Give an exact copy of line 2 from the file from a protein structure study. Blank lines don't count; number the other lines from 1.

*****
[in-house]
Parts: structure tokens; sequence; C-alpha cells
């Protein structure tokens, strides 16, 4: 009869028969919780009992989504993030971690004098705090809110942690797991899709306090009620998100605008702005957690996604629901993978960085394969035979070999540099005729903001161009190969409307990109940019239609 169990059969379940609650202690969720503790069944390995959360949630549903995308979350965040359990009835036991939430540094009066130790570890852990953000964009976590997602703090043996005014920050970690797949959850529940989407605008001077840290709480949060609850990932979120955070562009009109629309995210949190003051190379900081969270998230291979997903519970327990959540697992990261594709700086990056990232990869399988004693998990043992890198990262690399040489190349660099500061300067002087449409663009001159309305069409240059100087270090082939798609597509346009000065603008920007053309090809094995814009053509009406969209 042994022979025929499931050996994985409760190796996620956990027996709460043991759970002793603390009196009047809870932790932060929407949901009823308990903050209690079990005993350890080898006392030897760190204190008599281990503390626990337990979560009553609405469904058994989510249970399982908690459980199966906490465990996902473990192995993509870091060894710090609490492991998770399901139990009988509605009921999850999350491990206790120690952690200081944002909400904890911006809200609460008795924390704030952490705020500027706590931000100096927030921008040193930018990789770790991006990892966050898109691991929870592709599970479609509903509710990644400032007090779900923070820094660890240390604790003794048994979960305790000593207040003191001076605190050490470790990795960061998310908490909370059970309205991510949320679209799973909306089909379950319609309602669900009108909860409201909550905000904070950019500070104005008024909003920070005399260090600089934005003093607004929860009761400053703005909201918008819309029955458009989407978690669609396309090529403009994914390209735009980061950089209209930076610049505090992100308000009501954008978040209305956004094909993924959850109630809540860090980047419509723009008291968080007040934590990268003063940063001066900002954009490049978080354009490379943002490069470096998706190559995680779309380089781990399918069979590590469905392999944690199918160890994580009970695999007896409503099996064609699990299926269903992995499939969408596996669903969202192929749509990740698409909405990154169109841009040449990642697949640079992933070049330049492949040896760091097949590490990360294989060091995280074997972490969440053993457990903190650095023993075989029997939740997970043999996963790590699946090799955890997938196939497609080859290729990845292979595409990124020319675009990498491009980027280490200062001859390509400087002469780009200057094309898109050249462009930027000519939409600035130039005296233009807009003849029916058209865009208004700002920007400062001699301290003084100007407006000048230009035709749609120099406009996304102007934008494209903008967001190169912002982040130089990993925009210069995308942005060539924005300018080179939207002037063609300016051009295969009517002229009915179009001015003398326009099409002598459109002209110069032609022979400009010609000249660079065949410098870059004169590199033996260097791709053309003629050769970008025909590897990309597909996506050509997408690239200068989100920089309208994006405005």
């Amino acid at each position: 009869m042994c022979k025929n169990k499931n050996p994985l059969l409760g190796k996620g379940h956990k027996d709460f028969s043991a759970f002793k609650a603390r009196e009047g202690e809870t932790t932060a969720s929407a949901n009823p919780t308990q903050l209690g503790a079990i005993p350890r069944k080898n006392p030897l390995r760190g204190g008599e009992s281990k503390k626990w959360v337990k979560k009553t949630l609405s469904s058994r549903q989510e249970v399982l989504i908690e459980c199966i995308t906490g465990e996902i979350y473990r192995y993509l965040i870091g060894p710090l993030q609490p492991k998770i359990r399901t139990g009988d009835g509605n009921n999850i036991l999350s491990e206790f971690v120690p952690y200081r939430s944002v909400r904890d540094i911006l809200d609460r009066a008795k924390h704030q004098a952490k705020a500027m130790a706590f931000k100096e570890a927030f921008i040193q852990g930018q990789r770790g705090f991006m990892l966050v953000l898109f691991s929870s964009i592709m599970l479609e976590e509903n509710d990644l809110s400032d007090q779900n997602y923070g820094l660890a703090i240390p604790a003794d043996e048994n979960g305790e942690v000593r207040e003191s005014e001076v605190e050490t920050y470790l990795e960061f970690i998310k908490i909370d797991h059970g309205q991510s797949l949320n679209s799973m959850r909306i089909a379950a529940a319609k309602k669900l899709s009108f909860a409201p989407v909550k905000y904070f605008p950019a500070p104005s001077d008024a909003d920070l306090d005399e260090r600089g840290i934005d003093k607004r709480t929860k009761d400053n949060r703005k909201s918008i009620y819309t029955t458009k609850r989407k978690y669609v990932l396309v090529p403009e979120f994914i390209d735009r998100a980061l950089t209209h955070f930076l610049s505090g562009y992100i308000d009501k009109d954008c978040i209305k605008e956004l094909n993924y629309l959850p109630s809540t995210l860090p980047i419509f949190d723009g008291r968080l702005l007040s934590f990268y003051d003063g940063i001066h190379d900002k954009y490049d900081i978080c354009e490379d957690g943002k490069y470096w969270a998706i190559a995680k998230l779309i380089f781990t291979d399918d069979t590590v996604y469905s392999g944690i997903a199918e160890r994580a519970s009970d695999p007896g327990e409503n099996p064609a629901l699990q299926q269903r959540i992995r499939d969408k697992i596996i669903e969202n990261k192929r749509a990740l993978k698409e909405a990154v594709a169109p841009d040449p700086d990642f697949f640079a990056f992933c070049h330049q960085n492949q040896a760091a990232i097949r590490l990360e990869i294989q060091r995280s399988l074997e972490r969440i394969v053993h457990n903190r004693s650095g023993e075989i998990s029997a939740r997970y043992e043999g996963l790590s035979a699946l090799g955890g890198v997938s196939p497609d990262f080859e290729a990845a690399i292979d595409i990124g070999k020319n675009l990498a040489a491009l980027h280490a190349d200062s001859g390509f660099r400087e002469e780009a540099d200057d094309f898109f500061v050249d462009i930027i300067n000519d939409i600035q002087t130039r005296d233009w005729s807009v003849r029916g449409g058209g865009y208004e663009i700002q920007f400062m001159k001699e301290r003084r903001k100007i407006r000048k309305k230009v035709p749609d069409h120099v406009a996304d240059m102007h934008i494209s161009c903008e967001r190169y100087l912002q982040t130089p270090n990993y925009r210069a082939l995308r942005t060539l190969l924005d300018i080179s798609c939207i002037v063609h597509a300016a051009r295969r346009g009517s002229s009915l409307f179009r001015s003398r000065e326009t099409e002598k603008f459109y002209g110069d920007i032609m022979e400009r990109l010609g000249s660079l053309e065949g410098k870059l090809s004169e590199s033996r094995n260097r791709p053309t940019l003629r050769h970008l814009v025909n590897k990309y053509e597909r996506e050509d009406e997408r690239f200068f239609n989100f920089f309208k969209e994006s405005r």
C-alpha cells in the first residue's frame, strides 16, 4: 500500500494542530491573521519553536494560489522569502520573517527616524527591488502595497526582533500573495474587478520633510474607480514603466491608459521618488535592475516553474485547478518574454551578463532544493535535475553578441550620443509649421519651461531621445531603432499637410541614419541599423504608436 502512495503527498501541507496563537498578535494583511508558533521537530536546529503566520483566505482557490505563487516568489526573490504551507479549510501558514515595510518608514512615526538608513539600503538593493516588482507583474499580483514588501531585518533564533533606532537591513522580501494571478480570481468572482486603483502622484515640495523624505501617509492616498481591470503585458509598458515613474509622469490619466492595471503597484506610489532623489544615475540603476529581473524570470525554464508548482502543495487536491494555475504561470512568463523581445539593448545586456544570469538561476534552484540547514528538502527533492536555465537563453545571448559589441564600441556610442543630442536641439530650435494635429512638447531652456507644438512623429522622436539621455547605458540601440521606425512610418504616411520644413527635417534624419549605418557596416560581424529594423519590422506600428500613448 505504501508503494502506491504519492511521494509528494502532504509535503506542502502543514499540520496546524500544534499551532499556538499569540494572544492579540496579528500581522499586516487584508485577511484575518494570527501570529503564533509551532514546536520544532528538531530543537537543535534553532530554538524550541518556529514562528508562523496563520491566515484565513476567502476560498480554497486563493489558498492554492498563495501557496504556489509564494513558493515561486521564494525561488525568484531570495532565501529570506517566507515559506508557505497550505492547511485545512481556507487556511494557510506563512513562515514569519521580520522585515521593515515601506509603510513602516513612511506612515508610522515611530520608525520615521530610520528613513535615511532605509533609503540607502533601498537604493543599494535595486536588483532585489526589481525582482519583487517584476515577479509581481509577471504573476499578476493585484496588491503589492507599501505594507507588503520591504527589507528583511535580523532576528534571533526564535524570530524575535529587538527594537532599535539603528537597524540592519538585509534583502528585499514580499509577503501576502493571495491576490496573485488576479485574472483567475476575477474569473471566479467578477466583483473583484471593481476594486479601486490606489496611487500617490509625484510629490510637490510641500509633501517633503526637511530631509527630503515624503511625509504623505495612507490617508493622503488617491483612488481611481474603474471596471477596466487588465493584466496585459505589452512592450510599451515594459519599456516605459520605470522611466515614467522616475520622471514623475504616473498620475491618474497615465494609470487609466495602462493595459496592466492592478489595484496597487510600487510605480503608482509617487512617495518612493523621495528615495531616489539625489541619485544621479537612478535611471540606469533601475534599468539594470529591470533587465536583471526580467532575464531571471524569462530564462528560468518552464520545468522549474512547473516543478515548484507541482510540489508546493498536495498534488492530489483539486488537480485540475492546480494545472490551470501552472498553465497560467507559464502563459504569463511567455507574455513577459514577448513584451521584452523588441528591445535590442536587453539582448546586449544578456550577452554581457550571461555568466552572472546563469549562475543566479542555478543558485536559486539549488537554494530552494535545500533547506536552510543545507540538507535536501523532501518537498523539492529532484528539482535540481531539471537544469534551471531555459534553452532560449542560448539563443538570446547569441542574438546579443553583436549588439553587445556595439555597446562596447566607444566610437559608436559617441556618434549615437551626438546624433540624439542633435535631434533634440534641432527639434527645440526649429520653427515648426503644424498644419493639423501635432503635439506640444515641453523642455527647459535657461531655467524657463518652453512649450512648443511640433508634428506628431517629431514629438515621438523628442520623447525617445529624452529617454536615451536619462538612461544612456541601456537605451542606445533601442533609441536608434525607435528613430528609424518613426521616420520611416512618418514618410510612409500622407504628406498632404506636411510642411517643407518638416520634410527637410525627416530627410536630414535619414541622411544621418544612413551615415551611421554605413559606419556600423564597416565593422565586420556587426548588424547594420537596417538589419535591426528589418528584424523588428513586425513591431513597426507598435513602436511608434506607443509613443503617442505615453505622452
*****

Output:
Parts: structure tokens; sequence; C-alpha cells